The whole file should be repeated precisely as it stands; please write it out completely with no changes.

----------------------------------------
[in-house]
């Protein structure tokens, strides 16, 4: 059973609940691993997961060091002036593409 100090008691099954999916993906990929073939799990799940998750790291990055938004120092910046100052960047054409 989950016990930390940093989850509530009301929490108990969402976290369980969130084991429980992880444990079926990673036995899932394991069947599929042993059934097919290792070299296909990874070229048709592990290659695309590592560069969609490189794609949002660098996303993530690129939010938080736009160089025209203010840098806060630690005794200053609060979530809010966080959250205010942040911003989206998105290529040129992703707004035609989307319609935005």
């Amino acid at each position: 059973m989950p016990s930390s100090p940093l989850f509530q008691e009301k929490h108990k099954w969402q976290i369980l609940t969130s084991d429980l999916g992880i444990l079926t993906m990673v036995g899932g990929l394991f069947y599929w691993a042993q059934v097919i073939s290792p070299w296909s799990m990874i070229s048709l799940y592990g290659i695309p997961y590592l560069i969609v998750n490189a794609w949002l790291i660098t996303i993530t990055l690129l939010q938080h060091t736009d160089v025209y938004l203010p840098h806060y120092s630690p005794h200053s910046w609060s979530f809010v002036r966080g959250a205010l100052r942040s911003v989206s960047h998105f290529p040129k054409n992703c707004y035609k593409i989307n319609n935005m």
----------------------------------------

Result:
[in-house]
């Protein structure tokens, strides 16, 4: 059973609940691993997961060091002036593409 100090008691099954999916993906990929073939799990799940998750790291990055938004120092910046100052960047054409 989950016990930390940093989850509530009301929490108990969402976290369980969130084991429980992880444990079926990673036995899932394991069947599929042993059934097919290792070299296909990874070229048709592990290659695309590592560069969609490189794609949002660098996303993530690129939010938080736009160089025209203010840098806060630690005794200053609060979530809010966080959250205010942040911003989206998105290529040129992703707004035609989307319609935005």
């Amino acid at each position: 059973m989950p016990s930390s100090p940093l989850f509530q008691e009301k929490h108990k099954w969402q976290i369980l609940t969130s084991d429980l999916g992880i444990l079926t993906m990673v036995g899932g990929l394991f069947y599929w691993a042993q059934v097919i073939s290792p070299w296909s799990m990874i070229s048709l799940y592990g290659i695309p997961y590592l560069i969609v998750n490189a794609w949002l790291i660098t996303i993530t990055l690129l939010q938080h060091t736009d160089v025209y938004l203010p840098h806060y120092s630690p005794h200053s910046w609060s979530f809010v002036r966080g959250a205010l100052r942040s911003v989206s960047h998105f290529p040129k054409n992703c707004y035609k593409i989307n319609n935005m």